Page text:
Evaluation of the impact of COVID-19 pandemic on hospital admission related to common infections

Ali Fahmi, Victoria Palin, Xiaomin Zhong, Ya-Ting Yang, Simon Watts, Darren M Ashcroft, Ben Goldacre, Brian Mackenna, Louis Fisher, Jon Massey, Amir Mehrkar, Seb Bacon, Kieran Hand, Tjeerd Pieter van Staa

Research output: Working paperPreprint

Abstract

Background Antimicrobial resistance (AMR) is a multifaceted global challenge, partly driven by inappropriate antibiotic prescribing. The COVID-19 pandemic impacted antibiotic prescribing for common bacterial infections. This highlights the need to examine risk of hospital admissions related to common infections, excluding COVID-19 infections during the pandemic.

Methods With the approval of NHS England, we accessed electronic health records from The Phoenix Partnership (TPP) through OpenSAFELY platform. We included patients with primary care diagnosis of common infections, including lower respiratory tract infection (LRTI), upper respiratory tract infections (URTI), and lower urinary tract infection (UTI), from January 2019 to August 2022. We excluded patients with a COVID-19 record 90 days before to 30 days after the infection diagnosis. Using Cox proportional-hazard regression models, we predicted risk of infection-related hospital admission in 30 days follow-up period after the diagnosis.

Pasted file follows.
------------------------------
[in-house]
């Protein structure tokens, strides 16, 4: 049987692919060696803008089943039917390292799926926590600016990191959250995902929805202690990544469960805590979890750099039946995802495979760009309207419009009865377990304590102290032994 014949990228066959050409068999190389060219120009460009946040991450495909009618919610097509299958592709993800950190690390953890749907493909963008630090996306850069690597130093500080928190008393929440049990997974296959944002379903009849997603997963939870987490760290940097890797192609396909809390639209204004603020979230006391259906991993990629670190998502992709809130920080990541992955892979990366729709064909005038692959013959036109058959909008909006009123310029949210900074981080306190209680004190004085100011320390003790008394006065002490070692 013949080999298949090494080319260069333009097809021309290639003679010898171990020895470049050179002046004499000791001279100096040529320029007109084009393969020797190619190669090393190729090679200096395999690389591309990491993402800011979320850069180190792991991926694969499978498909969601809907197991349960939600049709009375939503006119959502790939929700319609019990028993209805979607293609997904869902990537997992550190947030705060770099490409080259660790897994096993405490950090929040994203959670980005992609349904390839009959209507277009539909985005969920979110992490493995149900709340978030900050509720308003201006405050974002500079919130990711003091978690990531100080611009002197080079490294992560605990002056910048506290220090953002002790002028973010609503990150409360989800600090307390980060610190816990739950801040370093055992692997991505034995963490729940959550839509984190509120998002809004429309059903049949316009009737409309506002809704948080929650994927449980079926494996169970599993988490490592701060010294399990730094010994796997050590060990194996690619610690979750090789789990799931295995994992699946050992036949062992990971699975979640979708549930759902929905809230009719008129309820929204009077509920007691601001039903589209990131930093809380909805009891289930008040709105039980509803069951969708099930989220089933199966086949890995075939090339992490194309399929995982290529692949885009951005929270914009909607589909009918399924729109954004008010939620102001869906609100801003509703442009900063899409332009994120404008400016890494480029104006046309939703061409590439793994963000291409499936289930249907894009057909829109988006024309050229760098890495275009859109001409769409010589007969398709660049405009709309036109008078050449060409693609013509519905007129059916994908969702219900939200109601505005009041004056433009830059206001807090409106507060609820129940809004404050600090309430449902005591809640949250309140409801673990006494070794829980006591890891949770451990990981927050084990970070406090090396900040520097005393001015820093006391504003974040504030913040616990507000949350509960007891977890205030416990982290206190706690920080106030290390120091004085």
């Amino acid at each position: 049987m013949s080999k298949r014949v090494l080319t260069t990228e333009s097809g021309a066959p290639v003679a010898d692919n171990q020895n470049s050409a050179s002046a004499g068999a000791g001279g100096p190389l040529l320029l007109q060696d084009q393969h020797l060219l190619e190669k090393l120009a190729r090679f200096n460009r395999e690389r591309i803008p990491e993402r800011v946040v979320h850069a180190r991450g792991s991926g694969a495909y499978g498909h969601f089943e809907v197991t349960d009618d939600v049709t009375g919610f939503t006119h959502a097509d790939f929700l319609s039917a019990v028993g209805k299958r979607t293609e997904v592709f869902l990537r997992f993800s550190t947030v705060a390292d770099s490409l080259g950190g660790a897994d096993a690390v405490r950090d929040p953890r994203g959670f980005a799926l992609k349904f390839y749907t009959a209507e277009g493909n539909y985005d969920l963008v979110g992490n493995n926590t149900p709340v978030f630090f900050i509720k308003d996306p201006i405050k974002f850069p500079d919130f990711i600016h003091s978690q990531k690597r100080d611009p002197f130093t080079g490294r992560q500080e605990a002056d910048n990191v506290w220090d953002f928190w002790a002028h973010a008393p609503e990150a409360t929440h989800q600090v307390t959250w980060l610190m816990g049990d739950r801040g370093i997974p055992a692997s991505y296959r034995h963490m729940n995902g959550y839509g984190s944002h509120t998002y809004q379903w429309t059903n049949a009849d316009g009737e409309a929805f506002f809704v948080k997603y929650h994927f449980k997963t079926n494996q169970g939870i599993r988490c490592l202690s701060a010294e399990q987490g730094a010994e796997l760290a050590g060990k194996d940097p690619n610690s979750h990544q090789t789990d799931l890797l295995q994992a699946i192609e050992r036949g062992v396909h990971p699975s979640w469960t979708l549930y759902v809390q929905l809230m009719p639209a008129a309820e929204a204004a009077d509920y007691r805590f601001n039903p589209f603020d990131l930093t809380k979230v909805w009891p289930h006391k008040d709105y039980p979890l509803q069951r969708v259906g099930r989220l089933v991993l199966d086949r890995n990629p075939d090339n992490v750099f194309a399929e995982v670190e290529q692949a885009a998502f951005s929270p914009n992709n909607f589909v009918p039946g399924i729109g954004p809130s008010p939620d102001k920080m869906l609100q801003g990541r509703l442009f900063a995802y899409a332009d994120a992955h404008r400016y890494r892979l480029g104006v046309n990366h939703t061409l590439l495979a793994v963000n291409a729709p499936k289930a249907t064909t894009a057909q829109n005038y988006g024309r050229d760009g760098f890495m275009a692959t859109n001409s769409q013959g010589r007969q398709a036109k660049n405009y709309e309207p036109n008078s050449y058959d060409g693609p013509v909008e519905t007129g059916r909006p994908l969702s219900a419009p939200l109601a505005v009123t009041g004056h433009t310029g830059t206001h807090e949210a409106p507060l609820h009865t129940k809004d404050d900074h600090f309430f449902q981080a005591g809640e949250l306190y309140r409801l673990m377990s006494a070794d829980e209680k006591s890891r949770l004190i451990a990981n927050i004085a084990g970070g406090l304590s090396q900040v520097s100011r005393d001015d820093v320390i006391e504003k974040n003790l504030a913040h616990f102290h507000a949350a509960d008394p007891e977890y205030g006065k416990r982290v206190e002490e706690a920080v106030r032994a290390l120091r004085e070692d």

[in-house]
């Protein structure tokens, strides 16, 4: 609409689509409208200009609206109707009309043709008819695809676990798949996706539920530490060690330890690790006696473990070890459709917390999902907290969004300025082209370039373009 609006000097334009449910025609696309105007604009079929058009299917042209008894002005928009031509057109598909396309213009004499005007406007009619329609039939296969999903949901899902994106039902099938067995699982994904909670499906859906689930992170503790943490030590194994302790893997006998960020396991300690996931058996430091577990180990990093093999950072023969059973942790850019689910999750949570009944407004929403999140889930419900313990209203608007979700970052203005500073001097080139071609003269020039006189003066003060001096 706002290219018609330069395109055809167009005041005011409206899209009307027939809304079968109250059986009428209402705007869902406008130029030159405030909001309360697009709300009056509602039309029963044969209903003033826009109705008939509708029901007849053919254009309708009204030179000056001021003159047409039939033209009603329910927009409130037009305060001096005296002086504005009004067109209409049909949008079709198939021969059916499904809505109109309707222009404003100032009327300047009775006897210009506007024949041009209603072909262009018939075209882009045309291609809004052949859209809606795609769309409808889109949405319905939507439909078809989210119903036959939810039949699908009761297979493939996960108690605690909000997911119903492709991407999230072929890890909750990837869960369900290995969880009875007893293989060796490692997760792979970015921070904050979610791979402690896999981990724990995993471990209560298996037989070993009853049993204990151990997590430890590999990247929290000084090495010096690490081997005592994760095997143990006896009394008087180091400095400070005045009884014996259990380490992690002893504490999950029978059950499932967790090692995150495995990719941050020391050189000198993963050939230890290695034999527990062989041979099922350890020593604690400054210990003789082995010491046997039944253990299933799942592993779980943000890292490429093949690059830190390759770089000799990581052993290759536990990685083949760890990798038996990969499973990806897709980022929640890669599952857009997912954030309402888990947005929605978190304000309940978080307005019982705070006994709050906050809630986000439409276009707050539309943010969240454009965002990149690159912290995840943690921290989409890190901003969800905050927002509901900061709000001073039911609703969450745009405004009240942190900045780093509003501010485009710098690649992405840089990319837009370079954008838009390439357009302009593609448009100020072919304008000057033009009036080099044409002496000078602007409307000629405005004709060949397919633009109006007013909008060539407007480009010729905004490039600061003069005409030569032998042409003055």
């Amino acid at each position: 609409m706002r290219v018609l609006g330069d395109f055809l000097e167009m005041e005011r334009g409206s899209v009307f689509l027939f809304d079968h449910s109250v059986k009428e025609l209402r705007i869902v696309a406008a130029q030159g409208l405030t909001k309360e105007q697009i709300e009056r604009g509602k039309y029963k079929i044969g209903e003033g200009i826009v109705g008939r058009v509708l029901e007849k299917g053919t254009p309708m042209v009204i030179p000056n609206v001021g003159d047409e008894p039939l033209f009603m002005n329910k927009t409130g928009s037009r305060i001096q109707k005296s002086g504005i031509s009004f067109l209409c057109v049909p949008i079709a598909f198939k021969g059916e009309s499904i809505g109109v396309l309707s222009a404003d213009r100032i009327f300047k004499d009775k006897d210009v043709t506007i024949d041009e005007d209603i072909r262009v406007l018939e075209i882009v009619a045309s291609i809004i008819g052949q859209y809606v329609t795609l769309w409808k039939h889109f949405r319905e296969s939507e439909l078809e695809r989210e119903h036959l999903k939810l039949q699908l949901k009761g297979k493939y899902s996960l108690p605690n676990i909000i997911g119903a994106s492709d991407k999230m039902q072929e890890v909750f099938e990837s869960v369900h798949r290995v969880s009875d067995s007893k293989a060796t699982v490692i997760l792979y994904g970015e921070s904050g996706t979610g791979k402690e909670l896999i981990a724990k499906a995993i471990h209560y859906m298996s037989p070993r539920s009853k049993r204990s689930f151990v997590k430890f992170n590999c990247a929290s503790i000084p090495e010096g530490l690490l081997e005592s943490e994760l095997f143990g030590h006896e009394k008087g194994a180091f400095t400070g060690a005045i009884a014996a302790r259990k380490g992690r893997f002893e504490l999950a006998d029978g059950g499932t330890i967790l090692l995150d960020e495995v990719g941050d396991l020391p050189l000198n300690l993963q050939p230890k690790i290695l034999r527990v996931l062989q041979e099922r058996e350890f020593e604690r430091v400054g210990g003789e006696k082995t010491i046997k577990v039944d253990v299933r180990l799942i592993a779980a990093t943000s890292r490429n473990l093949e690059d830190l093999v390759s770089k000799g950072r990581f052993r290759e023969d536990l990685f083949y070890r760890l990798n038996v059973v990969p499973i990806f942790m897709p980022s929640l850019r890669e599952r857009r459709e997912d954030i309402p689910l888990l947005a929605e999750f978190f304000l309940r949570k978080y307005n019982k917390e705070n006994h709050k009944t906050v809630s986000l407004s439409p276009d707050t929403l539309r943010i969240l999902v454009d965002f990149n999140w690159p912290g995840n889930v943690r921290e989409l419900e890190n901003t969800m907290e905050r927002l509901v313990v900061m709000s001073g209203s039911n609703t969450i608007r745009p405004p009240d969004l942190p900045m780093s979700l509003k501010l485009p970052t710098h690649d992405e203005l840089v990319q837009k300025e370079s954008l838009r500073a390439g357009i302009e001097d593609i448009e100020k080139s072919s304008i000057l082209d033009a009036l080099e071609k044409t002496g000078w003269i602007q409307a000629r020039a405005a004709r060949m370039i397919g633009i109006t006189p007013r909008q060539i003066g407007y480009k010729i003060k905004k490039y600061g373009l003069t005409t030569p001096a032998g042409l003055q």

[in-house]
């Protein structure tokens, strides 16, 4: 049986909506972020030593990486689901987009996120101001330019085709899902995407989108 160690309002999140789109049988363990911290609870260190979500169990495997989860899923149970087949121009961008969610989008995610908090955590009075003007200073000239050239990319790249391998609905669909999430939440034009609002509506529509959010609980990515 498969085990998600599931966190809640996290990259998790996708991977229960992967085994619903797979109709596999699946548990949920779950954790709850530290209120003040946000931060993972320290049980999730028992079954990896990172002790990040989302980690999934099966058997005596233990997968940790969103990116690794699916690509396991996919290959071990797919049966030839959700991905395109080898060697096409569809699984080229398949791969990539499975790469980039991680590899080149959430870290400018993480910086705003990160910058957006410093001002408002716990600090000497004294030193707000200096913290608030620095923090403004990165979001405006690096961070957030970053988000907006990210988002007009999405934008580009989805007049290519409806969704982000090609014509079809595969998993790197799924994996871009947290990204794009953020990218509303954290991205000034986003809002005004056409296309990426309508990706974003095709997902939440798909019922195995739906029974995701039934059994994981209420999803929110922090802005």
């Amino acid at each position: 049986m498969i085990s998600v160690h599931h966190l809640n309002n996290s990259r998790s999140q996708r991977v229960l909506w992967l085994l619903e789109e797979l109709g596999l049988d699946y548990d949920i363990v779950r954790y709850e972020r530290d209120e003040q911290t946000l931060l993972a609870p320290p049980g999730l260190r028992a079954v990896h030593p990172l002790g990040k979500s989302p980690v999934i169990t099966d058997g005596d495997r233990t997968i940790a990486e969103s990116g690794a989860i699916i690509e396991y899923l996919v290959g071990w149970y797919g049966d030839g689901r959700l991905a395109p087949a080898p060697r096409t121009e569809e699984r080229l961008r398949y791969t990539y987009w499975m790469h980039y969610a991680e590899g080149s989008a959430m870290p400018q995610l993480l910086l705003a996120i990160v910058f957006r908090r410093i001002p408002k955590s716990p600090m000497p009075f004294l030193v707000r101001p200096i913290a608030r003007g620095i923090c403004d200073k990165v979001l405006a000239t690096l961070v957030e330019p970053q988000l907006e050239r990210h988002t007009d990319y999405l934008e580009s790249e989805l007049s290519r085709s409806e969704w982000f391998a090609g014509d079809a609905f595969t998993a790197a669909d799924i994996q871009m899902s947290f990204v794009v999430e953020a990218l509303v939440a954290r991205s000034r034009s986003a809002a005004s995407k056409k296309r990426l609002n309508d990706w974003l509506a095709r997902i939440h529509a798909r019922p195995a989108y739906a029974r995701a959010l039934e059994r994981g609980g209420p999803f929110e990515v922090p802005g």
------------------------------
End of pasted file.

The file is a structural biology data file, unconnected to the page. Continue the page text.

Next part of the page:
Results We found 12,745,165 infection diagnoses from January 2019 to August 2022. Of them, 80,395 (2.05%) cases were admitted to hospital in the follow-up period. Counts of hospital admission for infections dropped during COVID-19, e.g., LRTI from 3,950 in December 2019 to 520 in April 2020. Comparing those prescribed an antibiotic to those without, reduction in risk of hospital admission were largest with LRTI (adjusted odds ratio (OR) of 0.35; 95% CI, 0.35-0.36) and UTI (adjusted OR 0.45; 95% CI, 0.44-0.46), compared to URTI (adjusted OR 1.04; 95% CI, 1.03-1.06).

Conclusion Large effectiveness of antibiotics in preventing complications related to LRTI and UTI can support better targeting of antibiotics to patients with higher complication risks.
Original languageEnglish
PublisherCold Spring Harbor Laboratory Press
DOIs
Publication statusPublished - 18 Jul 2023

Publication series

NamemedRxiv
PublisherCold Spring Harbor Laboratory Press

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